Antique Country Country Chairs - Ladder and Spindle Back


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Good example of an antique country slat back chair from the Shaker era. In the 1870s Shakers warned potential buyers about competitors whose furniture imitated shaker chairs but were not as well made.

Today's buyers should continue to heed this warning, since many of these imitations and other more recent shaker inspired pieces are still mistaken for the real thing today.

Authentic pieces will show wear, especially on the slats stretchers, and bottoms of the feet.



Traditional ladder-back, spindle and other turned chairs were made in all parts of Britain throughout the 18th and 19thC. Although regional variations exist in the shape of turnings and so on most follow the same basic patterns. Some arts and crafts designers were influenced by the tradition and from the 1860s onwards the style appeared in more sophisticated interiors than previously. Between the wars many authentic reproductions were made of both spindle. and ladder backs; if well worn these are difficult to identify and many are sold with an earlier date. 

Ladder-backs originated in 17thC Holland. Between four and seven horizontal, usually waved, slats, sometimes curved to fit the sitter's back; with or without a turned or shaped top-rail, sitting on rather than between the I uprights.  Turned front legs (on armchairs continuous with arm supports) and decoratively turned front stretcher. Often modified version of pad foot. Always two plain side stretchers and one or two at back. Arms flat and slightly curved for comfort.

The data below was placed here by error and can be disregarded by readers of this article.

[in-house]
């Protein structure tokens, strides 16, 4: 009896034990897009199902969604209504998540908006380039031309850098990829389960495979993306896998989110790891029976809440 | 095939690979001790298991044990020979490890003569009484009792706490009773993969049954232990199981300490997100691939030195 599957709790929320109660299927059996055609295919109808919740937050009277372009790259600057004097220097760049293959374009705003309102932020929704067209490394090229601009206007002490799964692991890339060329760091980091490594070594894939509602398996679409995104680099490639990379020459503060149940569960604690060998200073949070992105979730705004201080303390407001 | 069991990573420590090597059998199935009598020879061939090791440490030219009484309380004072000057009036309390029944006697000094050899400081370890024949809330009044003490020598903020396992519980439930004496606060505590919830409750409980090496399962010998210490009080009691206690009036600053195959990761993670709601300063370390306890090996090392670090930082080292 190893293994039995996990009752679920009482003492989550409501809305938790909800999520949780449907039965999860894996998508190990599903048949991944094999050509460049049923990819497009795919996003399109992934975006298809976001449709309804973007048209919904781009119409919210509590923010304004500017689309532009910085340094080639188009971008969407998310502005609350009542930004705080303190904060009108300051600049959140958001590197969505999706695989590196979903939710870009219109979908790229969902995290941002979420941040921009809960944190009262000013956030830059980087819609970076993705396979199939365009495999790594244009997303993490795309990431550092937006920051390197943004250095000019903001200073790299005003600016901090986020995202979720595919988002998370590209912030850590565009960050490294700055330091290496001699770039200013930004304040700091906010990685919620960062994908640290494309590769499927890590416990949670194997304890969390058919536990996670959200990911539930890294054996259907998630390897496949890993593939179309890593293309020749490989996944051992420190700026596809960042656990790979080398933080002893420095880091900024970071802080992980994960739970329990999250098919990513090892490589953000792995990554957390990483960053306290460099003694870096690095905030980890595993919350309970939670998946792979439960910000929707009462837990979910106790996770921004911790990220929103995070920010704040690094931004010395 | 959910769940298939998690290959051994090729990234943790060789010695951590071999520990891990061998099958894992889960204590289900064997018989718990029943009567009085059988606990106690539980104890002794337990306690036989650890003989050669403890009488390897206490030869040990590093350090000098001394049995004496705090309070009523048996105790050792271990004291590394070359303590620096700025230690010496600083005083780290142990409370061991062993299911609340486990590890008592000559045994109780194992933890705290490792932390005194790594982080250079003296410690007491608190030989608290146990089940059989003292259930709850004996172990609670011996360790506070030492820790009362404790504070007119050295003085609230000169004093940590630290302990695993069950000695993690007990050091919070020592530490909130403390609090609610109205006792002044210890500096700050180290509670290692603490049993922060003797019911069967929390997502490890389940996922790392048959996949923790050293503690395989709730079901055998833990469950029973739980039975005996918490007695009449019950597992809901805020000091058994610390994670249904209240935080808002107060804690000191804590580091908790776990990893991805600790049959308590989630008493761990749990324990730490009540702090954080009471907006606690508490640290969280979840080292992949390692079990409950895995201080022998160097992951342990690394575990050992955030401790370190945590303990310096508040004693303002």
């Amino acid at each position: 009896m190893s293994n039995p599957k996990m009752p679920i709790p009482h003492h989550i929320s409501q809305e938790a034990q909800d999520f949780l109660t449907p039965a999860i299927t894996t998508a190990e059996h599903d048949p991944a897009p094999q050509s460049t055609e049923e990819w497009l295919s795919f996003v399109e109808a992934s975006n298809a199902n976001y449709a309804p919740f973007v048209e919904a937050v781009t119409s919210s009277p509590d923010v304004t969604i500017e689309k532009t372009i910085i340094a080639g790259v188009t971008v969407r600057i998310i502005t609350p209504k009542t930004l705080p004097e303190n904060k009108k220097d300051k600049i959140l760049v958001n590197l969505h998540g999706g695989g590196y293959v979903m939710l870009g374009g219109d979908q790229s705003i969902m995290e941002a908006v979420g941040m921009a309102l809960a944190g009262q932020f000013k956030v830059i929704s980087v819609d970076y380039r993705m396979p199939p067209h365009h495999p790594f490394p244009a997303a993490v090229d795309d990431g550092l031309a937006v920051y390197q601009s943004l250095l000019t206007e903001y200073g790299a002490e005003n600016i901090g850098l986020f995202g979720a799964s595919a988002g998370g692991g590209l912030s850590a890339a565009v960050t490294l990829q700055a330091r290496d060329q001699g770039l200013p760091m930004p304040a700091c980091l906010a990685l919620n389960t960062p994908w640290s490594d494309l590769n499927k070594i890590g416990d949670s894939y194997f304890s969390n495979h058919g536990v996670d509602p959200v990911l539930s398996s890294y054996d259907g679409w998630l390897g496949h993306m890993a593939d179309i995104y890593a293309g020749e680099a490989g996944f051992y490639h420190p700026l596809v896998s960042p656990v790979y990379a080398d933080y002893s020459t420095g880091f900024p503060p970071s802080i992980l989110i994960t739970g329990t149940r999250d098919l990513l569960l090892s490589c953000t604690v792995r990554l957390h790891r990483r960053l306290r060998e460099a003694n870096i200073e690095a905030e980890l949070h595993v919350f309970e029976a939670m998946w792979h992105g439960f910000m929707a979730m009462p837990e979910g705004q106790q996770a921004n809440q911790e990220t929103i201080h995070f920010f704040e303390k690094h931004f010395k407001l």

Principally from Cheshire, Lancashire and Northern England, were similar, but with square-sectioned horizontal cross rails in back enclosing arrangements of small turned spindles. Over-riding waved crest rail. On armchairs generally three rows, on singles only two.  Both types commonly had rush seats, but some had wooden seats with a raised and moulded edge. 

Antique chairs with flat slat backs -- rectangular rails usually set horizontally across the chairs back -- span the 17th to 20th centuries. The style is best represented by the slat-back chairs made in 19th-century Shaker communities, where simple craftsmen perfected and simplified the traditional form. The subtle nuances of Shaker chairs distinguish them from less simple but similar chairs made by other 19th-century rural craftsmen and early factories. On early chairs slats were generally thick but they became thinner and sometimes curved in the 18th century. 

Single ladder- and spindle-backs are still three figures but sets of eight are well into four. Same applies to 19thC adaptations, and even later reproductions.  Despite their arts and crafts appeal, single Sussex chairs are often still in two; sets cost more, but are still relatively affordable, mostly because they were made in large numbers. Distinctive, one-off designer example will be considerably more expensive.  

Country style and other simple chairs are difficult to date today because their forms remained so consistent over the decades.

Similar chair designs made a century apart, for instance, differ only slightly in the thickness of the slats or the kind of turnings on the legs. 

Whether traditional or moderately stylish, these chairs tend to be well constructed and sturdy. Many were painted, and pieces with original paint are highly desirable. However, many originals lines have been painted and could hardly be recognized as the original chair. Once regarded by collectors as crude and primitive, most of the simple forms of country chairs are much sought after today.

17th century antique slat back chair

A nice example of what was called a "Great Chair". Typically these Great chairs had arms but a few very rare examples have been found without arms. 

A hint for antique chair collectors: An important indication of the age of chairs is the proportions in the size of slats -- larger slats were characteristic of earlier pieces (prior to the 18th Century). During both the 18th and 19th century, slats became lighter and more delicate. 






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